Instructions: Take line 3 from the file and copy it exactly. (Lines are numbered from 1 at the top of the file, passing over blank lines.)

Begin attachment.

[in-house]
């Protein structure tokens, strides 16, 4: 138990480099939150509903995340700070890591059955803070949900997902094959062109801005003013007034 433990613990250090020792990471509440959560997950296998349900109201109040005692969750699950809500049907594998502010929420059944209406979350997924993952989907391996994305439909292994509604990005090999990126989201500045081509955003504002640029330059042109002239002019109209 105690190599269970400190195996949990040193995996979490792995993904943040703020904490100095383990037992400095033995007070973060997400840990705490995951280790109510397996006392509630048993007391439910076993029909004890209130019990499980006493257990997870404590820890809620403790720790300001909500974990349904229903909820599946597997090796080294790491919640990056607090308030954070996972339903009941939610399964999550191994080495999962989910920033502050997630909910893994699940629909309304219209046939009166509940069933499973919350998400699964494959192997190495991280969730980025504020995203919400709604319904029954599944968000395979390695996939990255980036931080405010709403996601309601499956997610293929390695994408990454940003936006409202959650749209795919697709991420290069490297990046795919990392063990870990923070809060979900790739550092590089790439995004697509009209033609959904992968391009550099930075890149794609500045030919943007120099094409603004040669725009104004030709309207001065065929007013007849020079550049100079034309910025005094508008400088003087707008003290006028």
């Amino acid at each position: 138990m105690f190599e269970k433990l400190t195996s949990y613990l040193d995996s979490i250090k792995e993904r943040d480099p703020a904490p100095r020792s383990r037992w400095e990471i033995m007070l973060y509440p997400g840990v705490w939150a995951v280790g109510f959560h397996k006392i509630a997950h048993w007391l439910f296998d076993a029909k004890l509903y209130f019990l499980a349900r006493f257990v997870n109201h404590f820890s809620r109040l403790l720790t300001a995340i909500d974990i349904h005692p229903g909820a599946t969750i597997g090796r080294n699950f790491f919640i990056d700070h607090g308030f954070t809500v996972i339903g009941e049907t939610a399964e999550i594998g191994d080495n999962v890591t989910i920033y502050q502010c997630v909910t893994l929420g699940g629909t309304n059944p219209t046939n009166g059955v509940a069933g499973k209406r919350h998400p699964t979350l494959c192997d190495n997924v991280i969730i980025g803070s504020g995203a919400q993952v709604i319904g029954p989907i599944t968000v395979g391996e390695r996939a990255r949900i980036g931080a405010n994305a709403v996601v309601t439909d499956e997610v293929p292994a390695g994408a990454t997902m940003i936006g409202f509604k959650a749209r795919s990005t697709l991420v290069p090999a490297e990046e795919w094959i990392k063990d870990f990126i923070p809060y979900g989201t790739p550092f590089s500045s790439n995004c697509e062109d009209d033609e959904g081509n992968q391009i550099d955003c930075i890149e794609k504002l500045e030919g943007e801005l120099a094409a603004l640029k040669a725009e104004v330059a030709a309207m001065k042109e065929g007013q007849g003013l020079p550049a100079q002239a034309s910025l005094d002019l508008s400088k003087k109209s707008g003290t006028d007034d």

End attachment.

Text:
């Amino acid at each position: 138990m105690f190599e269970k433990l400190t195996s949990y613990l040193d995996s979490i250090k792995e993904r943040d480099p703020a904490p100095r020792s383990r037992w400095e990471i033995m007070l973060y509440p997400g840990v705490w939150a995951v280790g109510f959560h397996k006392i509630a997950h048993w007391l439910f296998d076993a029909k004890l509903y209130f019990l499980a349900r006493f257990v997870n109201h404590f820890s809620r109040l403790l720790t300001a995340i909500d974990i349904h005692p229903g909820a599946t969750i597997g090796r080294n699950f790491f919640i990056d700070h607090g308030f954070t809500v996972i339903g009941e049907t939610a399964e999550i594998g191994d080495n999962v890591t989910i920033y502050q502010c997630v909910t893994l929420g699940g629909t309304n059944p219209t046939n009166g059955v509940a069933g499973k209406r919350h998400p699964t979350l494959c192997d190495n997924v991280i969730i980025g803070s504020g995203a919400q993952v709604i319904g029954p989907i599944t968000v395979g391996e390695r996939a990255r949900i980036g931080a405010n994305a709403v996601v309601t439909d499956e997610v293929p292994a390695g994408a990454t997902m940003i936006g409202f509604k959650a749209r795919s990005t697709l991420v290069p090999a490297e990046e795919w094959i990392k063990d870990f990126i923070p809060y979900g989201t790739p550092f590089s500045s790439n995004c697509e062109d009209d033609e959904g081509n992968q391009i550099d955003c930075i890149e794609k504002l500045e030919g943007e801005l120099a094409a603004l640029k040669a725009e104004v330059a030709a309207m001065k042109e065929g007013q007849g003013l020079p550049a100079q002239a034309s910025l005094d002019l508008s400088k003087k109209s707008g003290t006028d007034d």